Five Insights for Managing a Generationally Diverse Fundraising Team

AFP-NYC EDUCATIONAL PROGRAM

Thursday Morning, March 15, 2018, Scandinavia House, New York City

By Susan Fields, CFRE

“Fundraising style, work habits, and skill strengths often vary from generation to generation.”
Carmen Napolitano
Senior Search Consultant, DRG Consultants
“Our office has moved toward more flexible hours for employees raising famiies.”
Taylor Gramps
NYC Development Manager, Peer Health  Exchange
“Navigating the generations is about emotional intelligence—the ability to put oneself in another person’s shoes.”
David Munshine
President & CEO, The Munshine Group LLC
“I listen a lot and get excited by new ideas, but I’m also pragmatic when it comes to fundraising outcomes.”
Jane Wells
Executive Director, 3 Generations

Major economic and cultural shifts in American society over the past five decades have drastically altered the workplace of private business and the nonprofit sector with more than 20% of the labor force indicating that they plan to work into their seventies. In addition, a Pew Research Center analysis of the U.S. Census Data indicates that one-third of employees are currently Millennials and will eventually make up the largest share of the US workforce. As a result, many employers will find themselves grappling with the challenges of managing staff that could span up to five generations—all with differing values, skills, and workstyles.

Because the most difficult task a nonprofit leader can face is keeping everyone on their team happy, motivated, and productive, this AFP Educational Program focused on providing nonprofit managers with “in the trenches” strategies for maximizing staff productivity in a generationally diverse environment.

Traditionalists- born prior to 1945

Loyal, Disciplined, Old-School, Veterans,

Reserved, Women in the Home

 

Baby Boomers- 1946 to 1964

Strong Work Ethic, Competitive, Sexual Equality

Two-Income Families, Money and Prestige Oriented

 

Gen X- 1965 to 1980

Financial and Health Care Motivated,

Mistrustful of Establishment, Self-Employed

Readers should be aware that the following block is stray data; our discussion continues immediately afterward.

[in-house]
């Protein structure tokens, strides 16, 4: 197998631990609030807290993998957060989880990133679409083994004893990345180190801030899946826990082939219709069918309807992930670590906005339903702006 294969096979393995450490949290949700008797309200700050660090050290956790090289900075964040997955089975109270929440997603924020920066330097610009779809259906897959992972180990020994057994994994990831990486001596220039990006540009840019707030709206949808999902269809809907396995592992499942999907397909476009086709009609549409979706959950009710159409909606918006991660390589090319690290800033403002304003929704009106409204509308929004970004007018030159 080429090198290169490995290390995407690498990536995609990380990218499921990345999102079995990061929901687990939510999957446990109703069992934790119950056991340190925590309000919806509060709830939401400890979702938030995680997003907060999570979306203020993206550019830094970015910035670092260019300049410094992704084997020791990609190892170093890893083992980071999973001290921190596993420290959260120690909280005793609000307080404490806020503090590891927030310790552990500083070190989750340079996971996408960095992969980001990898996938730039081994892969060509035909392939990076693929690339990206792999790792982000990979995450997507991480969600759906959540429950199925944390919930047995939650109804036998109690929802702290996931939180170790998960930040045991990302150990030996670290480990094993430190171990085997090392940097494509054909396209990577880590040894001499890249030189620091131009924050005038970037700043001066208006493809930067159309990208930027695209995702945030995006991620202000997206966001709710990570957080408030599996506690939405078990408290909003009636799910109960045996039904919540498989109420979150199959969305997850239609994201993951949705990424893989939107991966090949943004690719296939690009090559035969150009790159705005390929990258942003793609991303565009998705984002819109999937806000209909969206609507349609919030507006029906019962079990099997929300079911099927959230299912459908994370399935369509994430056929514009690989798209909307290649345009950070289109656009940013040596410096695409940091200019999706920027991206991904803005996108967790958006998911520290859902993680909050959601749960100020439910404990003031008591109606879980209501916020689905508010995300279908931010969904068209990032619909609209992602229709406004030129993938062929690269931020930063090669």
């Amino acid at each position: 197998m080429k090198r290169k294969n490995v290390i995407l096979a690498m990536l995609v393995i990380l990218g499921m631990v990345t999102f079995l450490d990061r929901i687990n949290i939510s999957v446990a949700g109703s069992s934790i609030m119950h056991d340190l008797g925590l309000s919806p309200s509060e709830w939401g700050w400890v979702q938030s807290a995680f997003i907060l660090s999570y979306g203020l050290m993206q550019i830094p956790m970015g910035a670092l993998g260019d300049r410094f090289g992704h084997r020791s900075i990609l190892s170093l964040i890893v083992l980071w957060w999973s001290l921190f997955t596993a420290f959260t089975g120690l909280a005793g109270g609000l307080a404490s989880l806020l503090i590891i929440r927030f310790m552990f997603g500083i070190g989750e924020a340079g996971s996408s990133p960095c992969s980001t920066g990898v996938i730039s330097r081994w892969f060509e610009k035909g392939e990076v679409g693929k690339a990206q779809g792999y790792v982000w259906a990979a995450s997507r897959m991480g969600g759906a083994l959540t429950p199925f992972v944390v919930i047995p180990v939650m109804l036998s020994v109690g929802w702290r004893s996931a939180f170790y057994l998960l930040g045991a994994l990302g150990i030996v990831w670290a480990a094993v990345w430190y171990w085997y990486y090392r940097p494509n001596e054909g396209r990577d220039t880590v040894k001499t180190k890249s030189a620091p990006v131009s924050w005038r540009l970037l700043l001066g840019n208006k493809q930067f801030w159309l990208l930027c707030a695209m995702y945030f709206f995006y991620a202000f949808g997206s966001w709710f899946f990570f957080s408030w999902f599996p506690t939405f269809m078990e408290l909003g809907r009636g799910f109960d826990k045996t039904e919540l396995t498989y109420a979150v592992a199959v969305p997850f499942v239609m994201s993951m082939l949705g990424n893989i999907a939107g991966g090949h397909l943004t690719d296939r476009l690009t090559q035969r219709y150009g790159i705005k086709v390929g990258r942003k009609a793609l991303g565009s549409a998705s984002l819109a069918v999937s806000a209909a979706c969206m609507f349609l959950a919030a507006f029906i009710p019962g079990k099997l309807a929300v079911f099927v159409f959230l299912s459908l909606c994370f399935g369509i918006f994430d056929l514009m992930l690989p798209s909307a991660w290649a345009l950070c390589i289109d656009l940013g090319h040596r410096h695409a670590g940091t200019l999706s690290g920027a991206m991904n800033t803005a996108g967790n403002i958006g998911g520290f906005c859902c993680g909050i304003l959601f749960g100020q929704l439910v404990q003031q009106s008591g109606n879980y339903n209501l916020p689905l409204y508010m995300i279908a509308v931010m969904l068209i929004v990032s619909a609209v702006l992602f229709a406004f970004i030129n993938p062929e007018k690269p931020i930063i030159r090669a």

Milliennials– 1981 to 1999

Entitled, Optimistic, Raised on Technology,

Under-employed, Justice and Fairness

 

Gen Z– born to 1999

Realistic, Cynical, Multi-Tasking, Private,

Entrepreneurial, Hyper-Tech Dependent

 

Five Insights for Managing a Generationally Diverse Fundraising Team

1. Establish Multigenerational Teams– The best way to encourage a collaborative learning environment is to create project teams that are varied in age, skills, experience, and perspective. In addition, it is important for managers to hold regular staff meetings with an educational and/or problem-solving component to assist in building employee cohesiveness through sharing the “big picture” of their organization. Opportunities for intergenerational mentoring can also create a sense of respect and cooperation—with older members of the staff sharing career-building ideas and Millennials providing tutelage in technology systems.

2. Reach Beyond Stereotypes– Although generational groups have specific similarities, keep in mind that just because a person is a certain age does not necessarily mean they fit the profile. Keep in mind that each employee is an individual with unique hopes, dreams, talents, and skills—who seeks to be instrumental in your organization’s success. Listen to the people that are on your management team, watch them as they work, and ask yourself how you can make them the best that they can be. As a rule of thumb, Millennials tend to seek out more affirmation for their efforts while Boomers, although they like regular communication with their supervisor, require less validation.

3. Establish Core Expectations– In organizations with a wide-range of age groups, it is important to set non-negotiable policies such as specific work hours, number of sick days, rules about working at home, dress code, pets in the office, and flexible hours. Each organization, based upon its culture and capabilities, will set different policies with various levels of flexibility. The most important thing to consider is to create this structure with parity across age levels with an understanding of the needs of your employees. For instance, some nonprofits might wish to establish a fixed number of hours worked each day within a specific time frame such as 8:00am through 7:00pm—with limits on the number of days an employee can work from home.

4. Communicate Openly About Generational Differences– Include this topic on the agenda of one of your staff meetings, inviting everyone to share their viewpoints and perspectives. For instance, a common issue in multigenerational organizations centers around attitudes toward change—with older workers often threatened that they might lose their status or even their jobs. Traditionalists and Boomers have been exposed to a more structured and “top down” work culture where “information is power” while Millennials tend to value transparency and open access to information that previously would have been only available to senior staff.

5. Nothing is Perfect– As with everything else, there is no “one size fits all” strategy in managing a multigenerational workplace. The best approach is a willingness to listen to the ideas and needs of staff, to be open to new ways of thinking and doing, and to understand that the wide range of talents and values that come along with a diverse workforce can be of immeasurable benefit to any organization. From Millennials who passionately seek to make a difference in the world to Boomers and Traditionalists who value prestige, position, and money—there is no “right or wrong” in what motivates people.

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